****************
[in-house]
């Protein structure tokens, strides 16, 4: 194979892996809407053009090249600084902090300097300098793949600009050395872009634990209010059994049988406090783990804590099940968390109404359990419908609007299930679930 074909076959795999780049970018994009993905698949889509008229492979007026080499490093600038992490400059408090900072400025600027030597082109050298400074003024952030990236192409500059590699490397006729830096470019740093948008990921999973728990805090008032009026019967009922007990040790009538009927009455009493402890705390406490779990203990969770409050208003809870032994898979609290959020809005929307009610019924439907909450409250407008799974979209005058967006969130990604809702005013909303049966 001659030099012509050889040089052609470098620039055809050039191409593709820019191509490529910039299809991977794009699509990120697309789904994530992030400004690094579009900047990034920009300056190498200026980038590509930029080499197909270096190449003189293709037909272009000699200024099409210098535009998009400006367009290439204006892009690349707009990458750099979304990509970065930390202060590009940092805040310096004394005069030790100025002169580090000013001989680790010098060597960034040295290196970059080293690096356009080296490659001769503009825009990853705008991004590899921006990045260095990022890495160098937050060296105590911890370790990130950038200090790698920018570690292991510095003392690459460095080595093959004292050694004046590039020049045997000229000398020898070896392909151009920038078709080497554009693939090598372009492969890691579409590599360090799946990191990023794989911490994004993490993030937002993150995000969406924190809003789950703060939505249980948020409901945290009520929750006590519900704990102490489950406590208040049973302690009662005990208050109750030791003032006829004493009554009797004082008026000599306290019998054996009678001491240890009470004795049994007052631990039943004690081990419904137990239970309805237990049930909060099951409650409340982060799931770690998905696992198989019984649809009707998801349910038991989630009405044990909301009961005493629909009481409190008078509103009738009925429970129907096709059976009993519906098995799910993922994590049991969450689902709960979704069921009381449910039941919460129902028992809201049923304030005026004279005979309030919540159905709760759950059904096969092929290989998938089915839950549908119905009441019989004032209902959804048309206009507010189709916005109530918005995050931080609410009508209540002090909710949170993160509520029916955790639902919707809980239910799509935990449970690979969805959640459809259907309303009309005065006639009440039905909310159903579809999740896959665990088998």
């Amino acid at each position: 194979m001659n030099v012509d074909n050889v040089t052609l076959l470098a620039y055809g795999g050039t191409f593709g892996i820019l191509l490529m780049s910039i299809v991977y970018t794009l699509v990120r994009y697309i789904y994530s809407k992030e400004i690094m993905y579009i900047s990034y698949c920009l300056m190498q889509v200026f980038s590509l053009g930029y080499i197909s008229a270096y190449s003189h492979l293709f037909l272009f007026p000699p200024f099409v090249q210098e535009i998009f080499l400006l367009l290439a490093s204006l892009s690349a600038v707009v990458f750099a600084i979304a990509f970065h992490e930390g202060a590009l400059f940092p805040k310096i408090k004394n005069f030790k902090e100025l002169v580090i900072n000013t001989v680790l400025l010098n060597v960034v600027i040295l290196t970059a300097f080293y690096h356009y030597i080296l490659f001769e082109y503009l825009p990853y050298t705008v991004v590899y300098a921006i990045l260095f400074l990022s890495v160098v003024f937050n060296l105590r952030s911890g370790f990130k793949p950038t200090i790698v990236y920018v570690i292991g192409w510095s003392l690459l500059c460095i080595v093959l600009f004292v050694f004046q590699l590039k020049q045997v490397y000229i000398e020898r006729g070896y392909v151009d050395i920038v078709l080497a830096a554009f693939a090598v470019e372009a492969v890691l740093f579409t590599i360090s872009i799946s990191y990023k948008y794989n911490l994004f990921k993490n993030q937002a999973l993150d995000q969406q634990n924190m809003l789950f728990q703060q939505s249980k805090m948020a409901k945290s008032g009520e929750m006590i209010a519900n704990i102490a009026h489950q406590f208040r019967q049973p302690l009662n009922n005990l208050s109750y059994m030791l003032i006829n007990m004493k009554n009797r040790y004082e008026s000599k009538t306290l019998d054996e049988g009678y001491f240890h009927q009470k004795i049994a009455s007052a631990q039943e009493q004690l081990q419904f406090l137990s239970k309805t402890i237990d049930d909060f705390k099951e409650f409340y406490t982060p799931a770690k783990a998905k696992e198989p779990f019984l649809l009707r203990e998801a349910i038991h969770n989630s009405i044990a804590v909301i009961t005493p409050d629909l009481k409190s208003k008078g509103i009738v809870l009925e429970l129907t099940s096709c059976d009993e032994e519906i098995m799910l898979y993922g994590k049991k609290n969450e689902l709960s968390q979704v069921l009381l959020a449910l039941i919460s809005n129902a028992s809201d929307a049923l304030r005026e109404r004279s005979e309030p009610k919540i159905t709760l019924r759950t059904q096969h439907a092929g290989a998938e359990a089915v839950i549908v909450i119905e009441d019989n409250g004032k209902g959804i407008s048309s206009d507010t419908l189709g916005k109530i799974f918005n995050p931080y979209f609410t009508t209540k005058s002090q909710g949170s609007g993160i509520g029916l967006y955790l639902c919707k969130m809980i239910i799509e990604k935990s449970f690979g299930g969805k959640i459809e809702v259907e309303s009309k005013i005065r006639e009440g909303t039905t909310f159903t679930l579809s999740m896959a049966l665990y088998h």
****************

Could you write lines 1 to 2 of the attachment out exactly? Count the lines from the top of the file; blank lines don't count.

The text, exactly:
[in-house]
């Protein structure tokens, strides 16, 4: 194979892996809407053009090249600084902090300097300098793949600009050395872009634990209010059994049988406090783990804590099940968390109404359990419908609007299930679930 074909076959795999780049970018994009993905698949889509008229492979007026080499490093600038992490400059408090900072400025600027030597082109050298400074003024952030990236192409500059590699490397006729830096470019740093948008990921999973728990805090008032009026019967009922007990040790009538009927009455009493402890705390406490779990203990969770409050208003809870032994898979609290959020809005929307009610019924439907909450409250407008799974979209005058967006969130990604809702005013909303049966 001659030099012509050889040089052609470098620039055809050039191409593709820019191509490529910039299809991977794009699509990120697309789904994530992030400004690094579009900047990034920009300056190498200026980038590509930029080499197909270096190449003189293709037909272009000699200024099409210098535009998009400006367009290439204006892009690349707009990458750099979304990509970065930390202060590009940092805040310096004394005069030790100025002169580090000013001989680790010098060597960034040295290196970059080293690096356009080296490659001769503009825009990853705008991004590899921006990045260095990022890495160098937050060296105590911890370790990130950038200090790698920018570690292991510095003392690459460095080595093959004292050694004046590039020049045997000229000398020898070896392909151009920038078709080497554009693939090598372009492969890691579409590599360090799946990191990023794989911490994004993490993030937002993150995000969406924190809003789950703060939505249980948020409901945290009520929750006590519900704990102490489950406590208040049973302690009662005990208050109750030791003032006829004493009554009797004082008026000599306290019998054996009678001491240890009470004795049994007052631990039943004690081990419904137990239970309805237990049930909060099951409650409340982060799931770690998905696992198989019984649809009707998801349910038991989630009405044990909301009961005493629909009481409190008078509103009738009925429970129907096709059976009993519906098995799910993922994590049991969450689902709960979704069921009381449910039941919460129902028992809201049923304030005026004279005979309030919540159905709760759950059904096969092929290989998938089915839950549908119905009441019989004032209902959804048309206009507010189709916005109530918005995050931080609410009508209540002090909710949170993160509520029916955790639902919707809980239910799509935990449970690979969805959640459809259907309303009309005065006639009440039905909310159903579809999740896959665990088998």